The FTND, the Motivation to Quit questionnaire (MTQ), the Patient Health Questionnaire-9 (PHQ-9), the Generalised Anxiety Questionnaire-7 (GAD-7), the 12-item Short Form Health Survey (SF-12) physical component, SF-12 mental component scores, and BMI will all be analysed in the same way. Scores at 6 and 12 months will be compared between treatment groups using a repeated-measures covariance pattern mixed model including as fixed effects: baseline score, treatment group, time and a treatment group × time interaction term. Different covariance structures for the repeated measurements, that are available as part of STATA v13 (or later), will be explored and the most appropriate pattern will be used for the final model. Diagnostics including Akaike’s information criterion will be compared for each model (smaller values are preferred). Model assumptions will be checked. Estimates of the difference between treatment groups will be derived at all time points with 95% confidence intervals and p values.
Self-reported number of attempts to quit, periods of cessation, electronic cigarette use, and adverse events will be summarised descriptively by treatment group.
A complier average causal effect (CACE) analysis for the primary outcome will be conducted to obtain unbiased estimates of the intervention effectiveness in the presence of full compliance. We will define compliance with the intervention for those allocated to bespoke smoking cessation service (BSC) as the number of sessions attended.
Economic evaluation will be carried out in the form of an incremental cost-effectiveness analysis over the 12-month trial period, from a NHS and personal and social service perspective . Intervention costs will be recorded by the research team and include delivery costs within the trial, supervision costs and appropriate capital costs. Resource use in physical units will be collected using an adapted Health Economic/Service Utilisation Questionnaire and case notes. Resource units will be valued by multiplying quantities by the corresponding market prices or national average unit costs.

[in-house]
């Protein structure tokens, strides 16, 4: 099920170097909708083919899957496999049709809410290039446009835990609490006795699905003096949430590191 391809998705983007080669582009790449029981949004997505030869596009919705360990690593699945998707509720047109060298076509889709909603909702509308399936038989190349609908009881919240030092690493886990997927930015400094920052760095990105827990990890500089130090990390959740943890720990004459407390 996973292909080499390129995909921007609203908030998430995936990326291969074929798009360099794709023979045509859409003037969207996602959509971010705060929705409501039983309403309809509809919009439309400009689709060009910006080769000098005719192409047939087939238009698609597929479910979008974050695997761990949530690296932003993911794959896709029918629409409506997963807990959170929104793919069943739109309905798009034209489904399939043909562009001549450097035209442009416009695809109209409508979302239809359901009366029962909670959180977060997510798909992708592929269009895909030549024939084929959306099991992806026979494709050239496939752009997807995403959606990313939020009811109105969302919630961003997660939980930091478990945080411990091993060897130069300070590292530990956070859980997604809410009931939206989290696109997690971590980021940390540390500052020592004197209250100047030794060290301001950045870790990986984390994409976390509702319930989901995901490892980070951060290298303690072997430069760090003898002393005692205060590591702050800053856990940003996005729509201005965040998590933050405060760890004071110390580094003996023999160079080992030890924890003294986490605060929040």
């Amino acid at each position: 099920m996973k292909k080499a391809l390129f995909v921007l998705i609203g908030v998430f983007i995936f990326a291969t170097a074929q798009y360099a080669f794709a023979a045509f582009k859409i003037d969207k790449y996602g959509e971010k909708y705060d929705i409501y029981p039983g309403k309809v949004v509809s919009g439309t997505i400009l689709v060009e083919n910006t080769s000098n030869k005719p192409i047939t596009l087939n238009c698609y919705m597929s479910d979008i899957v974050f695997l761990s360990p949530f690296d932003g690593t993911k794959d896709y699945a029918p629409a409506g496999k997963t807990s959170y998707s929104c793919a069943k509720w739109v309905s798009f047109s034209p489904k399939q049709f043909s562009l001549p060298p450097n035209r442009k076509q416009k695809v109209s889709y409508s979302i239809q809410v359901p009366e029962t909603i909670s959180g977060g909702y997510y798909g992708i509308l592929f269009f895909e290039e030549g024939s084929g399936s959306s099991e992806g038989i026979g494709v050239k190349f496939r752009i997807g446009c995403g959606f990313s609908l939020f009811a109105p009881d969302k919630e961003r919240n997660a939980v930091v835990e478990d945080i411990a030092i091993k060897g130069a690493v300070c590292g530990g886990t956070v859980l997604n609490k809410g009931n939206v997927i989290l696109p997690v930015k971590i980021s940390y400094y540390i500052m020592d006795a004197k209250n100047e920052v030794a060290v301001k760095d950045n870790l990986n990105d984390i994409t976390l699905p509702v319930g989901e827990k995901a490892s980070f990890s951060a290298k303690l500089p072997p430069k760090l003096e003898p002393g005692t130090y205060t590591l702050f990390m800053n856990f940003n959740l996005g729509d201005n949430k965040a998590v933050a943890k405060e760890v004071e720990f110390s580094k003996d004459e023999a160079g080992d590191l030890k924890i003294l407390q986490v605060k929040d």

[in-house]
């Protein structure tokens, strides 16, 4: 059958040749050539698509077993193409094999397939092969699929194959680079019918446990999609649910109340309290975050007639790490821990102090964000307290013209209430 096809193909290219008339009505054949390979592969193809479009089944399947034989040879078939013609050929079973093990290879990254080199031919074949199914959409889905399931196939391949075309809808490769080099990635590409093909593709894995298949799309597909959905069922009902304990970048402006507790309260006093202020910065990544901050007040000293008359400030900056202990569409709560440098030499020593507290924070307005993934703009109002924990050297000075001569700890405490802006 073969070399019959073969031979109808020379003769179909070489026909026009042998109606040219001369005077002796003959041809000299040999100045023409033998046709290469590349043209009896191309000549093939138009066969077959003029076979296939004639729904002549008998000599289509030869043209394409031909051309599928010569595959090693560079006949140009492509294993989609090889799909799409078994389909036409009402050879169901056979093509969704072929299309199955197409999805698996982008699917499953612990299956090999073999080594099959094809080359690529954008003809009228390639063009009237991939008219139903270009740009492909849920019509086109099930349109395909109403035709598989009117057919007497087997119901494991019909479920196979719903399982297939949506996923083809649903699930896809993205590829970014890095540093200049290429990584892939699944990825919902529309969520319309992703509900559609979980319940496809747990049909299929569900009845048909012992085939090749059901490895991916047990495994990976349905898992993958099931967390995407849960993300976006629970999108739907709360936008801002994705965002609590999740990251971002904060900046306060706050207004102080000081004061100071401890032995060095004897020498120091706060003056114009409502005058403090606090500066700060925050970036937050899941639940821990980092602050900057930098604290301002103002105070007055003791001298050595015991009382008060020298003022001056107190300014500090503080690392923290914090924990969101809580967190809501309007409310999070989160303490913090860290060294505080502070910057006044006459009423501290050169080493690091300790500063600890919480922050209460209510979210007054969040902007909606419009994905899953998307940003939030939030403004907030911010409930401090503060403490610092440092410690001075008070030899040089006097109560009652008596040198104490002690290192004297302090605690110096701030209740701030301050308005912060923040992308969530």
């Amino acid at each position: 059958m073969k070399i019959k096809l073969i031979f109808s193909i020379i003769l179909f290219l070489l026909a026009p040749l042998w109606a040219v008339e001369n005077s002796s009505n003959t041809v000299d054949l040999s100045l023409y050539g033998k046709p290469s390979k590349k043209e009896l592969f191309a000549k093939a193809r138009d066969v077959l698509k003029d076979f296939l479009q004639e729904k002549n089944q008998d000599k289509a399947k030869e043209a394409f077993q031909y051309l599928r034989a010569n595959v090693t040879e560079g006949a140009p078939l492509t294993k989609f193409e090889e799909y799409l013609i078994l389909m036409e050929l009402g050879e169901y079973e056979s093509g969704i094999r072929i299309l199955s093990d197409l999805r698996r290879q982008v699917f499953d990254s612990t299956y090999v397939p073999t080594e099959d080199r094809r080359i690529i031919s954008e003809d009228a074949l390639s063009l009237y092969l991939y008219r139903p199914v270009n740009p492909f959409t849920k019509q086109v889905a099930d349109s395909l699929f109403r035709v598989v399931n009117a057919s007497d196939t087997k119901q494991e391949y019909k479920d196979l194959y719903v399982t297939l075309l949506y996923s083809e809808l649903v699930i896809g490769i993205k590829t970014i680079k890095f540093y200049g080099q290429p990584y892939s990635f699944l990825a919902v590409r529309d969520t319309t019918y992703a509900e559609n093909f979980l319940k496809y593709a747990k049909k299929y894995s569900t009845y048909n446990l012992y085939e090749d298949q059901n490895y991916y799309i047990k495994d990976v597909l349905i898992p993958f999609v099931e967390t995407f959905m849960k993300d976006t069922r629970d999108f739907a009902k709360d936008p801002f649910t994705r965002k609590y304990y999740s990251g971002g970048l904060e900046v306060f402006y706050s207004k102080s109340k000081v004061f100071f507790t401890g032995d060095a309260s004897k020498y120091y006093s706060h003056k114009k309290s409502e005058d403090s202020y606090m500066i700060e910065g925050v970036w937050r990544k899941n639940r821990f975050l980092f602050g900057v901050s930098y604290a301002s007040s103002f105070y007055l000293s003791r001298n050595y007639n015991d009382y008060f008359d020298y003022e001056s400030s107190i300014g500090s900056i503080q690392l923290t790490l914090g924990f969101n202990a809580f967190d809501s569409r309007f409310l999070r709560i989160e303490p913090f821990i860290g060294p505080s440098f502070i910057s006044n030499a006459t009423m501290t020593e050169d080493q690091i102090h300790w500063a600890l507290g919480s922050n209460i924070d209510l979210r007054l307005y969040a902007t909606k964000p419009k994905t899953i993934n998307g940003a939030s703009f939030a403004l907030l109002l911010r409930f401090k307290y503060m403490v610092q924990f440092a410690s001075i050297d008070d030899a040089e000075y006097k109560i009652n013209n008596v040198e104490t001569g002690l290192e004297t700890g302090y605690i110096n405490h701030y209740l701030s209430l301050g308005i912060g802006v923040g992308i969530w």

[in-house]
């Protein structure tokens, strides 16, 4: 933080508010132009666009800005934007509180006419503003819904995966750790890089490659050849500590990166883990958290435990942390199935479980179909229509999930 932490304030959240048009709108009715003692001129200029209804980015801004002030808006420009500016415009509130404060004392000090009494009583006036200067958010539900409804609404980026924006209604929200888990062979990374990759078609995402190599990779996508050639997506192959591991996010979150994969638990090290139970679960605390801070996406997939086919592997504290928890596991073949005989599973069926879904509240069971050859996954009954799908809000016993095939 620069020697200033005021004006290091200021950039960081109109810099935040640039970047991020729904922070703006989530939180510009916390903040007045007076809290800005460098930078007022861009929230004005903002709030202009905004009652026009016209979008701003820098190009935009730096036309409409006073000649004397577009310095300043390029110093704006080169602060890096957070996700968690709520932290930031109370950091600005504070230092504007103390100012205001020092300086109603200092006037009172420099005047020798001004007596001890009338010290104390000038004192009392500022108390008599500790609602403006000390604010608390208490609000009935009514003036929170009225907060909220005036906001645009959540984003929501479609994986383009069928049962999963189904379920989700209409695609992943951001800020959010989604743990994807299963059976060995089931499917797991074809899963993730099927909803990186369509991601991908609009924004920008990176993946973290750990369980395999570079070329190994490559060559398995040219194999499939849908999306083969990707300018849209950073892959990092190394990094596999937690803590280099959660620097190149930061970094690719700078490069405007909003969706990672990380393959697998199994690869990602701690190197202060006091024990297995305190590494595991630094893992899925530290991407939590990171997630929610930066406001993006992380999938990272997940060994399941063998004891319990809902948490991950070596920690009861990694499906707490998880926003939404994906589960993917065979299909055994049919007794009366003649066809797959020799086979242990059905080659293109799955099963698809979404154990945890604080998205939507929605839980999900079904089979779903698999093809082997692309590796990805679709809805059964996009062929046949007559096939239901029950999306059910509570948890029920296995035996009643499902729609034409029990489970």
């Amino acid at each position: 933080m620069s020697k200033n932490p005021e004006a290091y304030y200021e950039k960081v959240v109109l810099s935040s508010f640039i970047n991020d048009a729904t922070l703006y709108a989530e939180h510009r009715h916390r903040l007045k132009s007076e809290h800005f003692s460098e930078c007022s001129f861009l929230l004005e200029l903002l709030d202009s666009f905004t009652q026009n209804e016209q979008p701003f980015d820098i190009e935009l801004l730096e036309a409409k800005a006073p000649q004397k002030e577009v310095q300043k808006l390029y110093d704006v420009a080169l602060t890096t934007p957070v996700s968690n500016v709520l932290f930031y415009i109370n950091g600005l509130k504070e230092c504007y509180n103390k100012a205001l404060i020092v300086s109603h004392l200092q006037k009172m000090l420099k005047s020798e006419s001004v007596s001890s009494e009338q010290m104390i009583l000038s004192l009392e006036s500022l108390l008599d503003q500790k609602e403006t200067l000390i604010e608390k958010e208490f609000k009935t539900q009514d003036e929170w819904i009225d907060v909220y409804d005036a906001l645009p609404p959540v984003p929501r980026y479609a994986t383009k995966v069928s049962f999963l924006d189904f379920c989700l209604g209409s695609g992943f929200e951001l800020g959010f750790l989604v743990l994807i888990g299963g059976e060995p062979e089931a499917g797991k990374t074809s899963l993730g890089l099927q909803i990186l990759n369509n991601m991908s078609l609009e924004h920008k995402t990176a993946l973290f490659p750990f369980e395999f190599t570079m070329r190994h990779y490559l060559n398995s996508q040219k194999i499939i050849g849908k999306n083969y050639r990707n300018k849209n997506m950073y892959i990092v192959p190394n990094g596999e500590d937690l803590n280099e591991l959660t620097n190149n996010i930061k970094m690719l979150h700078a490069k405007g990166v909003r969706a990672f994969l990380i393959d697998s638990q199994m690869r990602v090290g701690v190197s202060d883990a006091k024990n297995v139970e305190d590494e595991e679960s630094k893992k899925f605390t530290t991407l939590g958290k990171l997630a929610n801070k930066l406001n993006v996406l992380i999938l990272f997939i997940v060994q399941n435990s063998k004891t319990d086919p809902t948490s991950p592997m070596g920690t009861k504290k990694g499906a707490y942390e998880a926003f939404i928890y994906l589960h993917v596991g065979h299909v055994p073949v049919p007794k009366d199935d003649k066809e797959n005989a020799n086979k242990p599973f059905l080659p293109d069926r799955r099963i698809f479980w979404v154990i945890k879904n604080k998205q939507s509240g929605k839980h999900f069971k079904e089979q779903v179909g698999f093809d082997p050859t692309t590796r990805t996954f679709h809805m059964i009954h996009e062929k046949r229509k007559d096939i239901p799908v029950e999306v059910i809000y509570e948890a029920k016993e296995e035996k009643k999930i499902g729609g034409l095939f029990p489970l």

Health-related quality of life will be measured using the EuroQol 5 dimensions, 5 levels (EQ-5D-5 L) questionnaire . Health utilities are converted into quality-adjusted life years (QALYs), by calculating the area under curve . An incremental cost-effectiveness ratio (ICER) will be calculated by combining difference in costs between groups and difference in QALYs between groups and compared with the national willingness-to-pay threshold to determine cost-effectiveness.
People with SMI experience significant health inequalities and one of the most important modifiable risk factors for reduced life expectancy is smoking. It is, therefore, important to develop evidence-based interventions to help people with SMI to quit smoking. The SCIMITAR+ trial is the largest trial to our knowledge to investigate the clinical effectiveness and cost-effectiveness of a bespoke smoking-cessation service for people with severe mental ill health.